The Department of Labor finalized a rule last month that, as the Wall Street Journal editorial page noted, should not be controversial. The rule states that private pensions cannot let ancillary issues distract them from their primary mission of securing their beneficiaries’ retirement. Failure to achieve this mission jeopardizes the financial security for millions of Americans.
Providing a secure retirement is not just the primary social responsibility of pension funds. As Supreme Court Justice Benjamin Cardozo noted, it is also their legal responsibility under the Employee Retirement Income Security Act of 1974 (ERISA). The recent clarification simply emphasized these common-sense notions in light of the growth in Environmental, Social, and Governance (ESG) investing.
Proponents of ESG investing claim that by prioritizing ESG considerations, fund managers can promote better financial returns and improve social outcomes – the quintessential win-win. Due to these claims, there is growing pressure for private pensions, which invest $10.7 trillion on behalf of nearly 140 million Americans, to prioritize ESG considerations.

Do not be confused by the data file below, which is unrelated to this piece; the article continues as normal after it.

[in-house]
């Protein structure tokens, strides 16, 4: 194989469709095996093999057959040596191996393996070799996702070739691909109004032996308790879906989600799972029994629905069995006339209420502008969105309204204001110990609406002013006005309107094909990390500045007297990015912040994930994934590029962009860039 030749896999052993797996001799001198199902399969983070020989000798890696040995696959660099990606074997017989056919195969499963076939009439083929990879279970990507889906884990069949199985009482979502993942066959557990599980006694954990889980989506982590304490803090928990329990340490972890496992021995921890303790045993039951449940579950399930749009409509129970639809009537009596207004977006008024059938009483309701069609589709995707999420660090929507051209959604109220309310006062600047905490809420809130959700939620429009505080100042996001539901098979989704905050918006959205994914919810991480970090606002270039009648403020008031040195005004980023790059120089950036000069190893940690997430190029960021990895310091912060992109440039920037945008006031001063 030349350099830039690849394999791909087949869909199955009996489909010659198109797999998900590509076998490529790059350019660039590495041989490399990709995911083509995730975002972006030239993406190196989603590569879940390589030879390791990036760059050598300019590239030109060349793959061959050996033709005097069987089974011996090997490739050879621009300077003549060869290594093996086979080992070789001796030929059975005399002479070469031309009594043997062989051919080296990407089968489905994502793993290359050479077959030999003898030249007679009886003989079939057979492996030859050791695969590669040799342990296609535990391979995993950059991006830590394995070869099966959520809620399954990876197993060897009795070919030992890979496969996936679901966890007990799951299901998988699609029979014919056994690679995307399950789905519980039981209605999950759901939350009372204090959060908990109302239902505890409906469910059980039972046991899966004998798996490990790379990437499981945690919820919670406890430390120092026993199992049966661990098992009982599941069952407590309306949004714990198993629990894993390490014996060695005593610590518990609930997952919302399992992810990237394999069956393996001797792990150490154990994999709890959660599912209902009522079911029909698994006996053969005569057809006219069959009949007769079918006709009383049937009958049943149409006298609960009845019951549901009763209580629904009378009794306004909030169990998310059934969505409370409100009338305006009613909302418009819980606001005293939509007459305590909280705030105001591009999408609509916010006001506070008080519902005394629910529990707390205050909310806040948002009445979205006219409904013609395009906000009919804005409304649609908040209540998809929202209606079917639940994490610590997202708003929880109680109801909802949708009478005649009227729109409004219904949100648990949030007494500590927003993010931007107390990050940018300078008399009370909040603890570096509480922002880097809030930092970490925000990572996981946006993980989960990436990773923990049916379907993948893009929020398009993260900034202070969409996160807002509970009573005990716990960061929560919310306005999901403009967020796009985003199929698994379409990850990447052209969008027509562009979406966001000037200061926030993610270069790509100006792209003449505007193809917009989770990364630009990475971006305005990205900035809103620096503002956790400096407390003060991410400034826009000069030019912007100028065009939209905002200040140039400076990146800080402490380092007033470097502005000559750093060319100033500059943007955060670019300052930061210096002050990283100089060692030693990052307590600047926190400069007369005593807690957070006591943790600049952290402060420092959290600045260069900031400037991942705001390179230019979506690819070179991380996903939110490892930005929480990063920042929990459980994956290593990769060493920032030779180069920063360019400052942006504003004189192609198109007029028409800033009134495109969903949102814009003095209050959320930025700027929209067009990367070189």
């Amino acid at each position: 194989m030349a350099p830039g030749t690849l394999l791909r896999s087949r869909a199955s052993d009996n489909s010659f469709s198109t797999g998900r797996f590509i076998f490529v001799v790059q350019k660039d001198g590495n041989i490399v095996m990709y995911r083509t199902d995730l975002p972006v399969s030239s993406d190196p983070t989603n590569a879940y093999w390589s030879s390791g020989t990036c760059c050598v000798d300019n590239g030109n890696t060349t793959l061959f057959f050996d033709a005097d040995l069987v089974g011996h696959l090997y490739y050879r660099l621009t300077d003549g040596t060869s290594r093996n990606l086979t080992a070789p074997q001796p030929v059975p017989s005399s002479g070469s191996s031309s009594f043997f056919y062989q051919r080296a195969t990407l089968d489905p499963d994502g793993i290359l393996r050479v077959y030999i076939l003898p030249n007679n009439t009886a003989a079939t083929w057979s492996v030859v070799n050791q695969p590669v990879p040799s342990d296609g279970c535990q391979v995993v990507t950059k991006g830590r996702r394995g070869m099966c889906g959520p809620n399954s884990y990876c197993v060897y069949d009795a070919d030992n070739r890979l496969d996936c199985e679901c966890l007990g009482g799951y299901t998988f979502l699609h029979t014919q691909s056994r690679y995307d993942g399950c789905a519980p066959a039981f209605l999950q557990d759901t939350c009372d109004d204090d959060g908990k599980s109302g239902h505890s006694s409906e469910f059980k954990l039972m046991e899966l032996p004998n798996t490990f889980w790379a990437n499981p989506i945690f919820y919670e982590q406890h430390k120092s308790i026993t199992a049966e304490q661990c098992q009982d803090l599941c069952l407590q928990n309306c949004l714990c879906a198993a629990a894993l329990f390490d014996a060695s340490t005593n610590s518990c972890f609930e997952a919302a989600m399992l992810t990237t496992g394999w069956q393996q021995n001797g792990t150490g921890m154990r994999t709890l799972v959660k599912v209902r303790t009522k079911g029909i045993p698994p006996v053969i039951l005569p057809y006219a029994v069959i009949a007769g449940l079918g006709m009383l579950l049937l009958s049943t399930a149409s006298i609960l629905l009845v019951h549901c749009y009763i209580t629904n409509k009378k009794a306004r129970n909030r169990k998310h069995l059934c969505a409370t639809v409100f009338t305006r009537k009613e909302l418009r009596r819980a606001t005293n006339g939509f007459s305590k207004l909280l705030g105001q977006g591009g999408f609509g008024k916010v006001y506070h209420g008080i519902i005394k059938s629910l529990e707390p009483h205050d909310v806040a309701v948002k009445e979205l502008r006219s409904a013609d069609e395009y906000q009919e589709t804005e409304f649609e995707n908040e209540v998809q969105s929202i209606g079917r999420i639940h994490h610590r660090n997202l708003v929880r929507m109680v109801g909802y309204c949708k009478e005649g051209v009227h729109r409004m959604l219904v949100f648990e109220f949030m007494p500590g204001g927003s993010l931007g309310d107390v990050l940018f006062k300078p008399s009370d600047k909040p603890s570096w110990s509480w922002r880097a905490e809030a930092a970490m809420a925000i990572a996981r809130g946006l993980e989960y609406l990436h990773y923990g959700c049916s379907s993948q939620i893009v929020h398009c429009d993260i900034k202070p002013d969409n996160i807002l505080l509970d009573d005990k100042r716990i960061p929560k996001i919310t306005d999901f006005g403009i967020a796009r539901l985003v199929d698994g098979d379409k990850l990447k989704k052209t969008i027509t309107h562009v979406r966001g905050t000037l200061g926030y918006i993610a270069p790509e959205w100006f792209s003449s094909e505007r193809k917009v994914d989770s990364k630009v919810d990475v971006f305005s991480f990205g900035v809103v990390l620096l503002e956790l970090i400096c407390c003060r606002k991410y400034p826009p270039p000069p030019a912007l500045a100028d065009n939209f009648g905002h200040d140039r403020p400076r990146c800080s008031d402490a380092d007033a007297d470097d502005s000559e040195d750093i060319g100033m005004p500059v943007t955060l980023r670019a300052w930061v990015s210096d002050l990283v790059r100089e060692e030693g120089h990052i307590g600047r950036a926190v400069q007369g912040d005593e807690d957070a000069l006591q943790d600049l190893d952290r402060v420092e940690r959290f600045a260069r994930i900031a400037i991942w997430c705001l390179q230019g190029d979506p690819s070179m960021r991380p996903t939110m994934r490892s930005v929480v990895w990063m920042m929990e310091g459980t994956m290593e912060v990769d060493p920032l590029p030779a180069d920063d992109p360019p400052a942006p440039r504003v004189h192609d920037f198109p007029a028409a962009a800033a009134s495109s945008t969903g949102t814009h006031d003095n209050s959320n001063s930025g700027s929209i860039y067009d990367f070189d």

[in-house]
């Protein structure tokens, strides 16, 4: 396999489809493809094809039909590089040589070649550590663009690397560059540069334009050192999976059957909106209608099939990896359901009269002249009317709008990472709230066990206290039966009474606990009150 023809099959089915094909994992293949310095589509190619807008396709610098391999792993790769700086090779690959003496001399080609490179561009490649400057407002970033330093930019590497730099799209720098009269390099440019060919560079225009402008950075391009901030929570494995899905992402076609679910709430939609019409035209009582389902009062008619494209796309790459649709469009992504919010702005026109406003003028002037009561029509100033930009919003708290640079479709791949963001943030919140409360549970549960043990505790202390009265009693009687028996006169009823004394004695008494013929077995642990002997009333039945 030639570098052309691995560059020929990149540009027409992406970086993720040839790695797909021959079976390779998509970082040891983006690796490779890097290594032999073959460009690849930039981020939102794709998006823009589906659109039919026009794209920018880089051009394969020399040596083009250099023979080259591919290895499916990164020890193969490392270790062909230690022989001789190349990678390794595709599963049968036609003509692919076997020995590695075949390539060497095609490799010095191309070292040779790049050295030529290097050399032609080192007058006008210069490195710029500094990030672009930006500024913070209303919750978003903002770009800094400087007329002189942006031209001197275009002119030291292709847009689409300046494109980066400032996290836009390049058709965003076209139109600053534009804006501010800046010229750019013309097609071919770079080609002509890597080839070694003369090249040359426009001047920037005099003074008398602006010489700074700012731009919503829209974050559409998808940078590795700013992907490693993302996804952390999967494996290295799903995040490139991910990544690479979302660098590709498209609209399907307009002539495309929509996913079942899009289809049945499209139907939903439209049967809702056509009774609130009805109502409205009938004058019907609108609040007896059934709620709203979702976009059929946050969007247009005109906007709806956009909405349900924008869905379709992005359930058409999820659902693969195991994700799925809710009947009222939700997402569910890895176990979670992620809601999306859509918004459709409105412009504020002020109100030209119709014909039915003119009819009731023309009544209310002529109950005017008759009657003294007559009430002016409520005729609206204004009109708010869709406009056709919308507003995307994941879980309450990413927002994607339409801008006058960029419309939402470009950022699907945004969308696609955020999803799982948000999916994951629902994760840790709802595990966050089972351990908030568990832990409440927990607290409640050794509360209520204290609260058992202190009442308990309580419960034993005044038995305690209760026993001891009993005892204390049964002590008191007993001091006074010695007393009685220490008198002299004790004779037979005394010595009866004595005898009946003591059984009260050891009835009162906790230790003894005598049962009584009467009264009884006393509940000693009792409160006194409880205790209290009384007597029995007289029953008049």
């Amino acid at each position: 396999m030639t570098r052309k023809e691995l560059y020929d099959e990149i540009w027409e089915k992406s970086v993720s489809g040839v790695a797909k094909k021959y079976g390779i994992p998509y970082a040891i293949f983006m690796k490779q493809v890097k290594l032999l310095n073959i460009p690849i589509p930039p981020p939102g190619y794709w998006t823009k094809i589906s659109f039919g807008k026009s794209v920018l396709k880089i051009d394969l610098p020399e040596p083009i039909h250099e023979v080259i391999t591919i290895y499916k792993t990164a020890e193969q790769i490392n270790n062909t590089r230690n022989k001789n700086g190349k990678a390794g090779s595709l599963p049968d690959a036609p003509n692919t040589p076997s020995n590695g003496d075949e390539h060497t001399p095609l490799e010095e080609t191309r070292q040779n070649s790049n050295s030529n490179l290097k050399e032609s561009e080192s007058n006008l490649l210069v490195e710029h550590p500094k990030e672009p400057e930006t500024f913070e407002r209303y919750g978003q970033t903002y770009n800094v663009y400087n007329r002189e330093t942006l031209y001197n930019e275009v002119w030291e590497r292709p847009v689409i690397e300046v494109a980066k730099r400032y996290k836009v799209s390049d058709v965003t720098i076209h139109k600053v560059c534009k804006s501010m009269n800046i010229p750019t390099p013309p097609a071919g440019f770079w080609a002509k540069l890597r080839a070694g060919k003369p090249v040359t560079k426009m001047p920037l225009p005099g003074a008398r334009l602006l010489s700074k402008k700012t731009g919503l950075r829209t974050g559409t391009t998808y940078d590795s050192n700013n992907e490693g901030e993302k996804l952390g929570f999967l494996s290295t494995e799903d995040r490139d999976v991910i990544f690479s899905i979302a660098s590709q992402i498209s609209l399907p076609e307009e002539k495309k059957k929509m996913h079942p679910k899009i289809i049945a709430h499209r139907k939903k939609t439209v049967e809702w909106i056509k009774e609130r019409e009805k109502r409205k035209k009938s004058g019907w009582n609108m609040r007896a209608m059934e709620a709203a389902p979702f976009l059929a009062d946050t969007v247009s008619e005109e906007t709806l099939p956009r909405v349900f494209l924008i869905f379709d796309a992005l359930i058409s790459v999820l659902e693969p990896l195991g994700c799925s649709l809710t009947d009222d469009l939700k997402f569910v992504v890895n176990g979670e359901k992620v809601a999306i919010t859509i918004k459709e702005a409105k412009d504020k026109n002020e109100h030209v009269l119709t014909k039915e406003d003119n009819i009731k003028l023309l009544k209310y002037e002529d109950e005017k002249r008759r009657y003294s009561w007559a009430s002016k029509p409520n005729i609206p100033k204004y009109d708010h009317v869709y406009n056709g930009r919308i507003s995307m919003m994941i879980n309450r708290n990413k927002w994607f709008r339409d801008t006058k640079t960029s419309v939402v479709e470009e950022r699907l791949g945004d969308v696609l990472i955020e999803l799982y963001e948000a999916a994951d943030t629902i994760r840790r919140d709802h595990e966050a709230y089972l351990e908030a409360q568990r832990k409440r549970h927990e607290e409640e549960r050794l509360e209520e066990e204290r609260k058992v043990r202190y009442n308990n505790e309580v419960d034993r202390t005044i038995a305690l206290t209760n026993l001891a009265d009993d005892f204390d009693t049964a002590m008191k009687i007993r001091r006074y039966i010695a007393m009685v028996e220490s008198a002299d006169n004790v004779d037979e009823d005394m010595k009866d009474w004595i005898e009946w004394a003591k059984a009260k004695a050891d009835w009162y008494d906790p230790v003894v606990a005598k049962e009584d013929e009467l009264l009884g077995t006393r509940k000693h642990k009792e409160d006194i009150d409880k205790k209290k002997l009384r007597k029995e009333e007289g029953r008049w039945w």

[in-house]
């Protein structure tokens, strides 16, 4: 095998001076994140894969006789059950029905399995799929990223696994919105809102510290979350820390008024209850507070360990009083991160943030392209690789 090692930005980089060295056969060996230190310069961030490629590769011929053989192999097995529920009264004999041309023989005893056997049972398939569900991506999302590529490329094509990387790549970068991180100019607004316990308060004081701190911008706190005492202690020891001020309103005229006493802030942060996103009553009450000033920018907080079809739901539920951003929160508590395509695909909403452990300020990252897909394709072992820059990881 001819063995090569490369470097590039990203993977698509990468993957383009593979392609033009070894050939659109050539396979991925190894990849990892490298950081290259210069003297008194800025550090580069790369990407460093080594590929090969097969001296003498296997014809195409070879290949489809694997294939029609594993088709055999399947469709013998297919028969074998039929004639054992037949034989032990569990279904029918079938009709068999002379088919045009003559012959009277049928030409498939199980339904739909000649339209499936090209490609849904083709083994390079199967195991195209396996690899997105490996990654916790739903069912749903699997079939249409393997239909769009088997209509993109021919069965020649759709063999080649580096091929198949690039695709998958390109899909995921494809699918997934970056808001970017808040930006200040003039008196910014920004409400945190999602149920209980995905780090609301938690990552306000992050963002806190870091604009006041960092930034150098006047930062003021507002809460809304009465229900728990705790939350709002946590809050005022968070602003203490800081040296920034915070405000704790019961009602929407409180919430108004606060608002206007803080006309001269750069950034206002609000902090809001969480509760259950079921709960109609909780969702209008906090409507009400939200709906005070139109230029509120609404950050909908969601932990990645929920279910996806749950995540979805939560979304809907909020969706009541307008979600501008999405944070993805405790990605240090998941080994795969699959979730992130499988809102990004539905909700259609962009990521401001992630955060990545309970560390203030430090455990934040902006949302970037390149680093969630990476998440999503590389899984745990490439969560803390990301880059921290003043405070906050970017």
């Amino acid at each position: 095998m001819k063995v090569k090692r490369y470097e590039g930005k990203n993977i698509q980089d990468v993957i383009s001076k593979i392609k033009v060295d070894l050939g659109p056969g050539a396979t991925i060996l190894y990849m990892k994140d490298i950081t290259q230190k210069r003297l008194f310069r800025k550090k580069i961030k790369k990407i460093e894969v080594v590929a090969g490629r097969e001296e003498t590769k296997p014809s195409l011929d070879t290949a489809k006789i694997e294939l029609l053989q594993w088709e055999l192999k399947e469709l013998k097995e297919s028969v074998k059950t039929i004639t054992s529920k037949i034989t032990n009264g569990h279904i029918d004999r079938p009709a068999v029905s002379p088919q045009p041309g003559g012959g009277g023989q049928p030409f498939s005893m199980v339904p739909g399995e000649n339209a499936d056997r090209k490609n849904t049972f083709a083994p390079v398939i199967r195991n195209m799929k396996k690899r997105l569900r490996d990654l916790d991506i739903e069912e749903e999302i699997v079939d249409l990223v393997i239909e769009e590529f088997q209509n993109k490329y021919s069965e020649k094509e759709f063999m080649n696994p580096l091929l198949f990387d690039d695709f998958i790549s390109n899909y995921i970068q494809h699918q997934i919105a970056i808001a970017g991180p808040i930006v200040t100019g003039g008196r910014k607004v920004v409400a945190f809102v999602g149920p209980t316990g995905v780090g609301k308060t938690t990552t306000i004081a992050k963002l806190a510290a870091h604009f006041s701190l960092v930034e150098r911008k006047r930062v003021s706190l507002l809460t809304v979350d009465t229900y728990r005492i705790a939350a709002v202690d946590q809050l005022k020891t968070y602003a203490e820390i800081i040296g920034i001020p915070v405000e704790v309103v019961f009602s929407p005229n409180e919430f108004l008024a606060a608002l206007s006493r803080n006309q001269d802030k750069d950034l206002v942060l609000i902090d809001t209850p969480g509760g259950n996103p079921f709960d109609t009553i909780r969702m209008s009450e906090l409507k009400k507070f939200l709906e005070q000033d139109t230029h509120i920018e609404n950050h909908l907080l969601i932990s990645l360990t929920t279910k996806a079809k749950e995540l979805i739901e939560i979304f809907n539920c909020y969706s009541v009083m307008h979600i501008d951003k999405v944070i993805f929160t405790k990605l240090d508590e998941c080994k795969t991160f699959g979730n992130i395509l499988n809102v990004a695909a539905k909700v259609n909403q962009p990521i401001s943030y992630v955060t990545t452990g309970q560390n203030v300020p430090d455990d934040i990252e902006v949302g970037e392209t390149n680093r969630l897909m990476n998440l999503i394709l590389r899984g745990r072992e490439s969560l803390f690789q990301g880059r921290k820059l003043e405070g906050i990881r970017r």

If the proponents of ESG investing are correct, then companies complying with ESG criteria will grow faster than companies that do not. And, there is every reason to believe that this relationship will sometimes hold. Consistent with this investment theory, there is evidence that many ESG funds are outperforming traditional funds in recent years.
However, pension fund managers do not need any new investment mantras to benefit from these trends. Pension funds that simply focus on maximizing returns will invest in companies with superior fundamentals, regardless of the reason. Therefore, ESG investment criteria are only necessary if investment resources are allocated based on non-financial reasons. There are many reasons to be skeptical that ESG investments based on non-financial criteria will outperform the market over the long-term.
Substantiating this skepticism, there is no evidence that ESG funds outperform investment benchmarks (like a passive S&P 500 index fund) over the long-term. The major pension funds in California (CalPERS and CalSTRS), which are ESG leaders but have also been significantly underperforming their investment return targets, exemplify this problem.
There are also many practical concerns with ESG investing that simply make it inappropriate for large pension funds. It is important to note upfront that these concerns apply to pension funds, not individual investors. As SEC Commissioner Hester Peirce noted in a 2018 speech
“problems [with ESG] arise when those making the investment decisions are doing so on behalf of others who do not share their ESG objectives. This problem is most acute when the individual cannot easily exit the relationship. For example, pension beneficiaries often must remain invested with the pension to receive their benefits. When a pension fund manager is making the decision to pursue her moral goals at the risk of financial return, the manager is putting other people’s retirements at risk.”